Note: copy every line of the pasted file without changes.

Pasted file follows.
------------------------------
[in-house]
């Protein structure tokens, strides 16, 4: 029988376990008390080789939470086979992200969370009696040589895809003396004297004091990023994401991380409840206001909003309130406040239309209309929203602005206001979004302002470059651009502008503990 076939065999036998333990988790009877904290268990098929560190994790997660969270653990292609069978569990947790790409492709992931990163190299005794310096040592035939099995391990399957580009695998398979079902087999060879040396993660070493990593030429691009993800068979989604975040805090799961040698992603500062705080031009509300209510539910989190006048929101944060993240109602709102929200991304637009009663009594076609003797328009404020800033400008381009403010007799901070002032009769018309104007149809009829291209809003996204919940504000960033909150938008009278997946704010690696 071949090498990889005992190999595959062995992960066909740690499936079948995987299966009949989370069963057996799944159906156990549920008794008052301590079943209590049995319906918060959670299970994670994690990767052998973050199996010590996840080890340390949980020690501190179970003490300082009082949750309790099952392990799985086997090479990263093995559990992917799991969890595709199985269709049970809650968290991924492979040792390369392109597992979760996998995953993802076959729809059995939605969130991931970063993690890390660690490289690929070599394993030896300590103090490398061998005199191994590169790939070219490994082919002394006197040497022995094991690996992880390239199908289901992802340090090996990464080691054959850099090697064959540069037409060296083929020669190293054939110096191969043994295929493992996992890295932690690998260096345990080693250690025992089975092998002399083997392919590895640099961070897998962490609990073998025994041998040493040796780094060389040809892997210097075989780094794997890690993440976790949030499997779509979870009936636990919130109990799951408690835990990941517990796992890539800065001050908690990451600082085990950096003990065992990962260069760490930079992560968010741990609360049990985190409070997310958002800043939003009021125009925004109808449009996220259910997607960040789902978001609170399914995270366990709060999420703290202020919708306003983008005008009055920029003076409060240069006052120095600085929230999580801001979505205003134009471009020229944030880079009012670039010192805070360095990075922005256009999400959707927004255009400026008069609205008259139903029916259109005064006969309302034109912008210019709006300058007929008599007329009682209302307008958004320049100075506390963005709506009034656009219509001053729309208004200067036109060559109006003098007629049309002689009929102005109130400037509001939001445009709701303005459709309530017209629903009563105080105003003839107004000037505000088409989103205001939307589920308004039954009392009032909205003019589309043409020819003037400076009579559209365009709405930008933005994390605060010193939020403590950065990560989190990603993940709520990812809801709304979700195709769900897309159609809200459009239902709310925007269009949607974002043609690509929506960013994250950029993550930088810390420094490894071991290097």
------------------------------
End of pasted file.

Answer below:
[in-house]
């Protein structure tokens, strides 16, 4: 029988376990008390080789939470086979992200969370009696040589895809003396004297004091990023994401991380409840206001909003309130406040239309209309929203602005206001979004302002470059651009502008503990 076939065999036998333990988790009877904290268990098929560190994790997660969270653990292609069978569990947790790409492709992931990163190299005794310096040592035939099995391990399957580009695998398979079902087999060879040396993660070493990593030429691009993800068979989604975040805090799961040698992603500062705080031009509300209510539910989190006048929101944060993240109602709102929200991304637009009663009594076609003797328009404020800033400008381009403010007799901070002032009769018309104007149809009829291209809003996204919940504000960033909150938008009278997946704010690696 071949090498990889005992190999595959062995992960066909740690499936079948995987299966009949989370069963057996799944159906156990549920008794008052301590079943209590049995319906918060959670299970994670994690990767052998973050199996010590996840080890340390949980020690501190179970003490300082009082949750309790099952392990799985086997090479990263093995559990992917799991969890595709199985269709049970809650968290991924492979040792390369392109597992979760996998995953993802076959729809059995939605969130991931970063993690890390660690490289690929070599394993030896300590103090490398061998005199191994590169790939070219490994082919002394006197040497022995094991690996992880390239199908289901992802340090090996990464080691054959850099090697064959540069037409060296083929020669190293054939110096191969043994295929493992996992890295932690690998260096345990080693250690025992089975092998002399083997392919590895640099961070897998962490609990073998025994041998040493040796780094060389040809892997210097075989780094794997890690993440976790949030499997779509979870009936636990919130109990799951408690835990990941517990796992890539800065001050908690990451600082085990950096003990065992990962260069760490930079992560968010741990609360049990985190409070997310958002800043939003009021125009925004109808449009996220259910997607960040789902978001609170399914995270366990709060999420703290202020919708306003983008005008009055920029003076409060240069006052120095600085929230999580801001979505205003134009471009020229944030880079009012670039010192805070360095990075922005256009999400959707927004255009400026008069609205008259139903029916259109005064006969309302034109912008210019709006300058007929008599007329009682209302307008958004320049100075506390963005709506009034656009219509001053729309208004200067036109060559109006003098007629049309002689009929102005109130400037509001939001445009709701303005459709309530017209629903009563105080105003003839107004000037505000088409989103205001939307589920308004039954009392009032909205003019589309043409020819003037400076009579559209365009709405930008933005994390605060010193939020403590950065990560989190990603993940709520990812809801709304979700195709769900897309159609809200459009239902709310925007269009949607974002043609690509929506960013994250950029993550930088810390420094490894071991290097």